In many countries, the majority of population lives along the coast, which contains soft soil deposits that require ground improvement. Loose sandy soils and soft compressible clays are very common along the coastal regions. The use of vertical drains with vacuum preloading is considered as the most effective and economical method for improving soft clays (normally consolidated to lightly over- consolidated) to eliminate settlements of the permanent infrastructure. Application of vacuum pressure via prefabricated vertical drains promotes radial flow consolidation enhancing the shear strength of the compressed ground. In this presentation, the mechanisms of the vacuum preloading system based on current practices are described through the selection of important design parameters. An advanced analytical solution based on actual radial soil permeability is proposed considering the variation of vacuum pressure. The Cavity Expansion Theory is employed to predict the smear zone caused by the installation of mandrel driven vertical drains. The predicted smear zone and the effect of drain unsaturation are compared with data obtained from a large-scale radial consolidation tests and the results are explained.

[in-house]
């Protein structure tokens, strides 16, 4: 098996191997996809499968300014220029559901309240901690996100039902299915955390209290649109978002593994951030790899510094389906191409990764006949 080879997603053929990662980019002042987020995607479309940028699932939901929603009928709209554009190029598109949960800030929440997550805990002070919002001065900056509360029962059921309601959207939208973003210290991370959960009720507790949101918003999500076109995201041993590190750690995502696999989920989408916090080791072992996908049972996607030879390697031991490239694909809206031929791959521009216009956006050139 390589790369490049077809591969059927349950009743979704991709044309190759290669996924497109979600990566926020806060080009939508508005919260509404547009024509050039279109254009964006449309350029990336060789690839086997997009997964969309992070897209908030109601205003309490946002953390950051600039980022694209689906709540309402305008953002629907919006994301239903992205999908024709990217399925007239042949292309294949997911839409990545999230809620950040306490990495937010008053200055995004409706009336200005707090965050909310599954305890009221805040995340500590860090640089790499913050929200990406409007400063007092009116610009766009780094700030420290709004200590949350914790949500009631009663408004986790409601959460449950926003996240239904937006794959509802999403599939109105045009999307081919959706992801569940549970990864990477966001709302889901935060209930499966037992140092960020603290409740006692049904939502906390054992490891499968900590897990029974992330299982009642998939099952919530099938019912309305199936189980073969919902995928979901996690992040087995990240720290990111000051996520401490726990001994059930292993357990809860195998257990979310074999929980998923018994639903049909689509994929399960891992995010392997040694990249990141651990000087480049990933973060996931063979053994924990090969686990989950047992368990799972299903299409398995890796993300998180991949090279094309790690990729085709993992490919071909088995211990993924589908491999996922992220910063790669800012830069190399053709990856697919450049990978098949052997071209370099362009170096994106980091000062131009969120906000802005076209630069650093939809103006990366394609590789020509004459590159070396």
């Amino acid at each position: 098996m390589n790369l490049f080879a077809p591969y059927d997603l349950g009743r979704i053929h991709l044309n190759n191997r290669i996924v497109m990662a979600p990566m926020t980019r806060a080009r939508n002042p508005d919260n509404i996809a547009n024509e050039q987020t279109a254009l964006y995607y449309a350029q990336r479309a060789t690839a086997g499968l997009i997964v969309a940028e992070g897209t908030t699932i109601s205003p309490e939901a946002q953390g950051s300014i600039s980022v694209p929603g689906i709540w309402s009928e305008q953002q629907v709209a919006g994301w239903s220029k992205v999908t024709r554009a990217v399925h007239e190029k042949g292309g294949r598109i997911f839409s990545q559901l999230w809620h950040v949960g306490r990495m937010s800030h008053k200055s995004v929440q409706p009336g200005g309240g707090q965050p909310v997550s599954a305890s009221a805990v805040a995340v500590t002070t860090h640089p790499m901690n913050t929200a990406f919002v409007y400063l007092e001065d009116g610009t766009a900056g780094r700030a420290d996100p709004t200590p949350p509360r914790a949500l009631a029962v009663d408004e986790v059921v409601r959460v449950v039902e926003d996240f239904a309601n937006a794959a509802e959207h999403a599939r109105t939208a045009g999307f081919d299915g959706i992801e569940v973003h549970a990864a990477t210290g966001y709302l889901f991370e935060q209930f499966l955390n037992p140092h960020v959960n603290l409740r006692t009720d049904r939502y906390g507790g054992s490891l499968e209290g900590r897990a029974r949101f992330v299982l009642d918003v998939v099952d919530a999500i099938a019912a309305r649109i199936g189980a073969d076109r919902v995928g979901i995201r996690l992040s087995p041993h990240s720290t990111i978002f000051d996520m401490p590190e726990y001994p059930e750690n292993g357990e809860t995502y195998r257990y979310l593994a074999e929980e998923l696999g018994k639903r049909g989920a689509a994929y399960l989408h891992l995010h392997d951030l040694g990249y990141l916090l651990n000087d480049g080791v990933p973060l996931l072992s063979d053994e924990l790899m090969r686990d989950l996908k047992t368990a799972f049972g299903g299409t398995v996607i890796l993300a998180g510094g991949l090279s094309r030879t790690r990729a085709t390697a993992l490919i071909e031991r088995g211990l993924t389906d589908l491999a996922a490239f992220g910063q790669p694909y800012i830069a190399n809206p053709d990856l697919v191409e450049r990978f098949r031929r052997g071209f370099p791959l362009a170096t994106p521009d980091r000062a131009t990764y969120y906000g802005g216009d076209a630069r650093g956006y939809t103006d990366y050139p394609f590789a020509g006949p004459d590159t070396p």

The 3D and 2D numerical analyses incorporating equivalent plane strain solutions were performed to predict the soil responses based on selected case histories. It is found that the accuracy of modelling depends on the correct selection of the constitutive model applied in the numerical analysis. Apart from realistic 3D numerical modeling, the equivalent plane strain solution can now be used as a predictive tool with an acceptable accuracy as a result of the significant process that has been made in the past decades through rigorous mathematical modelling and numerical analyses. Finally, a parametric study of the combination of vacuum and surcharge preloading is conducted to demonstrate how any excessive lateral displacements can be avoided.
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